It’s good to meet other people pushing the threshold and marking their territory in the intrepid zone. I’ve been caught up in a few situations that were totally out of my control. In Madura, while looking for a buffalo race, I ended up being at the centre of intrigue when I accidentally stumbled upon a refugee camp for Shiite Muslims who were under police protection from the local hostile Sunni Muslim. The other situation, I was looking for it. It served me right.
I had ran into John a few times at a Perth back packer. He was a miner, married to an Indonesian. He flew from Java to Papua New Guinea for an interview on a gold mine. He had permission to enter into West Papua because of his marriage status. “Not many people go overland to West Papua,” he explained to me.
He was still pale. John had just flew back to Australia. “I still haven’t got over the shock of it,” he said. “So after the job interview I paid $50 dollars for a private ride from Port Moresby to the Indonesia border. I paid an agent. The two drivers seemed nice enough but couldn’t speak a word of English.”
He left at midday and planned to arrive to the border by 7 pm. “We were driving on the coastal road. I knew you could cross the border. It’s not the usual back packer route.” John said the drive was going well until about the last hour. “We were running very late. They were driving very slow and it was now 11 pm.” He said at this stage the driver and his friend were arguing about something. “I had my iPad out and was listening to music. I think they were eyeing up my possessions.”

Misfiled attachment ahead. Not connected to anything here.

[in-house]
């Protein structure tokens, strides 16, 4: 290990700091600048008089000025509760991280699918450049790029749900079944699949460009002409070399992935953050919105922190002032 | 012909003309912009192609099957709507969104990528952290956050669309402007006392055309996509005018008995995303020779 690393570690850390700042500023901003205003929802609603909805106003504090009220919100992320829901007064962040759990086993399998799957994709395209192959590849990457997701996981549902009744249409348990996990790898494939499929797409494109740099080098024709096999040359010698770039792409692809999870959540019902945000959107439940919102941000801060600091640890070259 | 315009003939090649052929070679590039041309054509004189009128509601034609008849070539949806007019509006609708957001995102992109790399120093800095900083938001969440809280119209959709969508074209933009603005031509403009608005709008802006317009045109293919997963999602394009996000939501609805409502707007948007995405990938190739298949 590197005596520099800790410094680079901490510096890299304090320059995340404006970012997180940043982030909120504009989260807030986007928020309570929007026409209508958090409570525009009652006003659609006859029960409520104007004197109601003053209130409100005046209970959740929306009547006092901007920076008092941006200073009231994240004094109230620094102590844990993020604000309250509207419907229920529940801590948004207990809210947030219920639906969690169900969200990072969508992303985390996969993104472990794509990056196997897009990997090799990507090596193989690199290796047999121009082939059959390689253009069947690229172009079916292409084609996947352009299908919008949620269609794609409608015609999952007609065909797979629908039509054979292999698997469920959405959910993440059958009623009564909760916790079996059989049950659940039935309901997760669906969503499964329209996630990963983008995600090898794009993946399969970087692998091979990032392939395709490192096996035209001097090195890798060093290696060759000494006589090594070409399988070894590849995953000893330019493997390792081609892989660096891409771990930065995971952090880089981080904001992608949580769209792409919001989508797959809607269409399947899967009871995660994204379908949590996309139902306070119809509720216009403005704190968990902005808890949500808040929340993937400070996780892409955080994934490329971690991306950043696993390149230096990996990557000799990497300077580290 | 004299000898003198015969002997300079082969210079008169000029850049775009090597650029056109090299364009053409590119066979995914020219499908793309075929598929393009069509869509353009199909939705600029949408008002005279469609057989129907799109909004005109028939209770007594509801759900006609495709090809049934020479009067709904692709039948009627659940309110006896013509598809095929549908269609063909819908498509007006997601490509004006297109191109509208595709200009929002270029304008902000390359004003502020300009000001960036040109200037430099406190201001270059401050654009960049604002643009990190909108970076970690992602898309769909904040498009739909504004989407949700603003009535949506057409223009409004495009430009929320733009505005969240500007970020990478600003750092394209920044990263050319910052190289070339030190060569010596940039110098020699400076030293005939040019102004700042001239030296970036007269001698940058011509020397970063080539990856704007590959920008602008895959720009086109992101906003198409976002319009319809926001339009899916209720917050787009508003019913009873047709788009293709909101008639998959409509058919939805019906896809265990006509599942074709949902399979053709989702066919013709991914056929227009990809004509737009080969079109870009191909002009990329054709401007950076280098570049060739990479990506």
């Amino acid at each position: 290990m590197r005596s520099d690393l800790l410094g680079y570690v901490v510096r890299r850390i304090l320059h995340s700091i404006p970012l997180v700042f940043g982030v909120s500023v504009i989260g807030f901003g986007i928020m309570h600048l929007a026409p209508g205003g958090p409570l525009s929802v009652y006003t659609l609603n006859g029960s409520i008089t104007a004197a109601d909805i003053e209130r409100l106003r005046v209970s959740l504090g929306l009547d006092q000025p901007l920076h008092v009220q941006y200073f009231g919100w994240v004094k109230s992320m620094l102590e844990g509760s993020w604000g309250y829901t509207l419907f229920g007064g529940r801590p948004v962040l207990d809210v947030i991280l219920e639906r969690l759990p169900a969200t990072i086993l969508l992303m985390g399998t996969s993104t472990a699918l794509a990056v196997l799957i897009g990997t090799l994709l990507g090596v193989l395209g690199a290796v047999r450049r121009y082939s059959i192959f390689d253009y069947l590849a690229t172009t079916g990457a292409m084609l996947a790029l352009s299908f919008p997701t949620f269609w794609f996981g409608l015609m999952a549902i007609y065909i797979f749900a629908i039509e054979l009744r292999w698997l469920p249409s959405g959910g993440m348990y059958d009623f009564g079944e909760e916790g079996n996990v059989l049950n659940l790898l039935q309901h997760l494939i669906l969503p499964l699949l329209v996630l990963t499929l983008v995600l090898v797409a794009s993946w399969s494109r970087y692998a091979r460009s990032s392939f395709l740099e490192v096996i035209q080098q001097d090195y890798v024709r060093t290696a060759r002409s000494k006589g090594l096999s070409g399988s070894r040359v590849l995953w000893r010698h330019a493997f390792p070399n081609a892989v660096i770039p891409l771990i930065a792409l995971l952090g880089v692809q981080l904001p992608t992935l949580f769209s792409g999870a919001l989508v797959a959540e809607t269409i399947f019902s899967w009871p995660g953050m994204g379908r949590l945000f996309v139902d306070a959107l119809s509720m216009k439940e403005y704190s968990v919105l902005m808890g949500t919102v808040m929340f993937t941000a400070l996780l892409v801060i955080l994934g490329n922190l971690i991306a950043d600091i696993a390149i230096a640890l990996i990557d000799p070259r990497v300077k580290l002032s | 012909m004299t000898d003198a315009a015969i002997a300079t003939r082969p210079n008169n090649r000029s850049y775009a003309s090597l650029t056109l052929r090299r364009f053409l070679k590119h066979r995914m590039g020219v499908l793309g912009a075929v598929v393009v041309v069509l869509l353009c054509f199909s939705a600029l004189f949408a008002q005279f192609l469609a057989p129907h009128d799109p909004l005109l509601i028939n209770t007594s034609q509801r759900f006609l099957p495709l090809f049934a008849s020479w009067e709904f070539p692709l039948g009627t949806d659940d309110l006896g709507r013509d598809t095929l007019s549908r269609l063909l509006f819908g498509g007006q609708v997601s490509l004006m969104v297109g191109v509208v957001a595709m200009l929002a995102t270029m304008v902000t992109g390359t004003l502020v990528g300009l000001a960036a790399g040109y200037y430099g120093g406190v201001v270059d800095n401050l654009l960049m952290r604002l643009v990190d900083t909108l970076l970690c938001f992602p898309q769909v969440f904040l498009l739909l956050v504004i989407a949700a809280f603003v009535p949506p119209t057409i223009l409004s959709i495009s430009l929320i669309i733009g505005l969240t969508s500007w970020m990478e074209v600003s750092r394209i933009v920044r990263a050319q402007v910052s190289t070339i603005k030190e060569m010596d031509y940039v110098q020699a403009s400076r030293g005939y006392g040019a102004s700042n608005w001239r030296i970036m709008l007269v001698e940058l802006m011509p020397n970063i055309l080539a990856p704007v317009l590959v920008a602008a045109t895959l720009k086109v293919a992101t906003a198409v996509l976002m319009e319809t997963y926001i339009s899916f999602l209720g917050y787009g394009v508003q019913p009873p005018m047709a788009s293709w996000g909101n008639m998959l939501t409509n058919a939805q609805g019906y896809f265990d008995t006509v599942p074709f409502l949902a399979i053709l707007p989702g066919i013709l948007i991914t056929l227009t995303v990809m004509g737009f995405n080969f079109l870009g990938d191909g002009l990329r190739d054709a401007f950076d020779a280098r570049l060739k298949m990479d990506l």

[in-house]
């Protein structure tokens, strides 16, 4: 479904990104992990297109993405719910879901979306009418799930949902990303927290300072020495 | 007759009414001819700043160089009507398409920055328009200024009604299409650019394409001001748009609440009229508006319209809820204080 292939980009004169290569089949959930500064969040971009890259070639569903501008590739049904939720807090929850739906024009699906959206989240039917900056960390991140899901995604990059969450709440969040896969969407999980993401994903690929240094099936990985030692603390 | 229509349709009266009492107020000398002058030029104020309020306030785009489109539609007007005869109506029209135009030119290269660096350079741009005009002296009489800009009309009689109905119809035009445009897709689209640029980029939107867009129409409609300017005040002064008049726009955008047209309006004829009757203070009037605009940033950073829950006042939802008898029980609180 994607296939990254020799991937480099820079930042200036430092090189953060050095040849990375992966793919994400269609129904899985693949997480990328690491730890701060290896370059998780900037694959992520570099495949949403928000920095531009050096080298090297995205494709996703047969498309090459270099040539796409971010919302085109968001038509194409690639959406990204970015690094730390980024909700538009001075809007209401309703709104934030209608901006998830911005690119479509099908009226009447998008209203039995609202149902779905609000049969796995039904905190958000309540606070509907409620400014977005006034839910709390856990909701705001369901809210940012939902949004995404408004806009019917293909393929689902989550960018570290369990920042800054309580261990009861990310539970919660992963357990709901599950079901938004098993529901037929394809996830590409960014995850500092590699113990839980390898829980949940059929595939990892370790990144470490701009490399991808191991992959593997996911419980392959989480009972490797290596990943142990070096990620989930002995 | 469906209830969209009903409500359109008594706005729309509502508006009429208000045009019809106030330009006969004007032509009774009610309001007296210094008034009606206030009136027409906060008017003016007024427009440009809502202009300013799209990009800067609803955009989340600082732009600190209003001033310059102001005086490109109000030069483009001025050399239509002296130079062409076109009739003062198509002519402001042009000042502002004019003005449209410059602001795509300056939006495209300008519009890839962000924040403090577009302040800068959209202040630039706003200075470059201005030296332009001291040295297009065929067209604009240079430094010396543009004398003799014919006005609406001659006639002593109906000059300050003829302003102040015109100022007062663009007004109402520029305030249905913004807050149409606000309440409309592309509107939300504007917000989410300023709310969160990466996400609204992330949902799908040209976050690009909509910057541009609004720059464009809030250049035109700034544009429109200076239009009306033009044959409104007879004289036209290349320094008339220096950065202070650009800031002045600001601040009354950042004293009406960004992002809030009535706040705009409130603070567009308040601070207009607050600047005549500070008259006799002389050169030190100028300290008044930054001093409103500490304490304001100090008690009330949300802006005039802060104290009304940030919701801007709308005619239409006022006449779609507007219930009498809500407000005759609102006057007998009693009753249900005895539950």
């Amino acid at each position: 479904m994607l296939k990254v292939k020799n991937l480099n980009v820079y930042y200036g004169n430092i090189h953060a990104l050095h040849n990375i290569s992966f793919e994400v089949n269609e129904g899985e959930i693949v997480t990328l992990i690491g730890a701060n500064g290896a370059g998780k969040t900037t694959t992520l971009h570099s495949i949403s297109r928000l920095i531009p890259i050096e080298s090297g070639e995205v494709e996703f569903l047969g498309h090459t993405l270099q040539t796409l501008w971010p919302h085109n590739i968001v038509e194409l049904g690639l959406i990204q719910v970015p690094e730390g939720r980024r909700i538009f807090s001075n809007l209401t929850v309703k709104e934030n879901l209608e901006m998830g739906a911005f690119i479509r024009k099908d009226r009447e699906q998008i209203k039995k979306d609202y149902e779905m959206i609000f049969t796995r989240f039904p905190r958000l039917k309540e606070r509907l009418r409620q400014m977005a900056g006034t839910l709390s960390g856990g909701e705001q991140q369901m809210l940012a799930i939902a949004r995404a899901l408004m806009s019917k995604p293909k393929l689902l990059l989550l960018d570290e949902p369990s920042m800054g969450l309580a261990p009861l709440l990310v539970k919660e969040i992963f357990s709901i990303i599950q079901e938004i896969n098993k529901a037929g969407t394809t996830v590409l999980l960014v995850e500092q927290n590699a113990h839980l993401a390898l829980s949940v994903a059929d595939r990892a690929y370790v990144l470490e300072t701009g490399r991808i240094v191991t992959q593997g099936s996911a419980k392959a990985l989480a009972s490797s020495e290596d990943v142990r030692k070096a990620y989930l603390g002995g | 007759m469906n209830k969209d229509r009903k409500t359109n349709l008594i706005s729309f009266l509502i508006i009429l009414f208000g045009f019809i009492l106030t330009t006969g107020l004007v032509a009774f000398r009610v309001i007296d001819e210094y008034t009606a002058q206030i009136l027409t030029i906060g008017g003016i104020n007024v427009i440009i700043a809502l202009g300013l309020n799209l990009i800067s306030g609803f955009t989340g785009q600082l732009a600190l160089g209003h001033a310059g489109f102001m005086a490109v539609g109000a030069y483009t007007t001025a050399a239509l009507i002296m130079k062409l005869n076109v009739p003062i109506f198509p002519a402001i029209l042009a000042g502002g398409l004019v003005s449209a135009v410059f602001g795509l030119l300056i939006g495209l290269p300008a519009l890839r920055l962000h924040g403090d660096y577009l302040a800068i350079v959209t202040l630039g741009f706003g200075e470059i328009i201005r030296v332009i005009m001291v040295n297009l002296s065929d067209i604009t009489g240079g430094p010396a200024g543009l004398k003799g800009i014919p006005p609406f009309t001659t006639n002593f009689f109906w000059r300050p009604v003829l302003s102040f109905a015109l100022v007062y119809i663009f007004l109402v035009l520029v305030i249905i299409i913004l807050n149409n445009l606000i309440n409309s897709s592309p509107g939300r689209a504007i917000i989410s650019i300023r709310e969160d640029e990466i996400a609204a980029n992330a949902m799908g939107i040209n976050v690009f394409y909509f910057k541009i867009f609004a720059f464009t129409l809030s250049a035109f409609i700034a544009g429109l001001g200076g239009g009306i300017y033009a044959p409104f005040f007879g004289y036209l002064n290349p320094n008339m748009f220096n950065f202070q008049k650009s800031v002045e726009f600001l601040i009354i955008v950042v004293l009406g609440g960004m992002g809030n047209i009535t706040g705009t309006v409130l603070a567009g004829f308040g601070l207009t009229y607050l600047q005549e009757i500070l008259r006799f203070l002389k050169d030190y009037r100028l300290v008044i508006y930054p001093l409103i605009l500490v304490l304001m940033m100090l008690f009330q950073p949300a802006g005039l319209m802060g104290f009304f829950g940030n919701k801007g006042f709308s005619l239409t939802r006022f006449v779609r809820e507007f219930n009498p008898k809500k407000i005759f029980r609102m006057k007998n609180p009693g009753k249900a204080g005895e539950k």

Thoughts entered John’s head. “They were driving too slow. Something was up.I opened up my door and jumped out. I ran towards the bush.”
For an hour he said the car was driving up and down the lonely stretch of road looking for him. “I found a ditch in the bush and set up camp. I had enough water and chocolates and insect repellant to last me till day light.” He slept for three hours, “making sure they were long gone, before I decided to walk it to the border.”
“Once I was in West Papua, I knew I’d be safe,” he said. After two hours of walking, he picked up Simpatica signal. That’s an Indonesian telecommunication carrier. ” Only then did I think I’d be safe.” Another hour of walking, he was in West Papua. He took the next flight to Surabaya.
Only the week before, a passenger plane went down in the mountains of West Papua, killing over 200 people. “But I didn’t care, I just wanted to get very far from Papua New Guinea.” Two hours later he was back in Surabaya, and grateful to be alive.
“But did I tell you about how I was denied access to New Zealand for calling the customs officials sheep shaggers?” No not yet. “That story is for next time,” he said. Blood had returned to his face. He was lucky to be alive. I asked him if he was slightly paranoid in Papua New Guinea.”Maybe, but you can never be too safe.”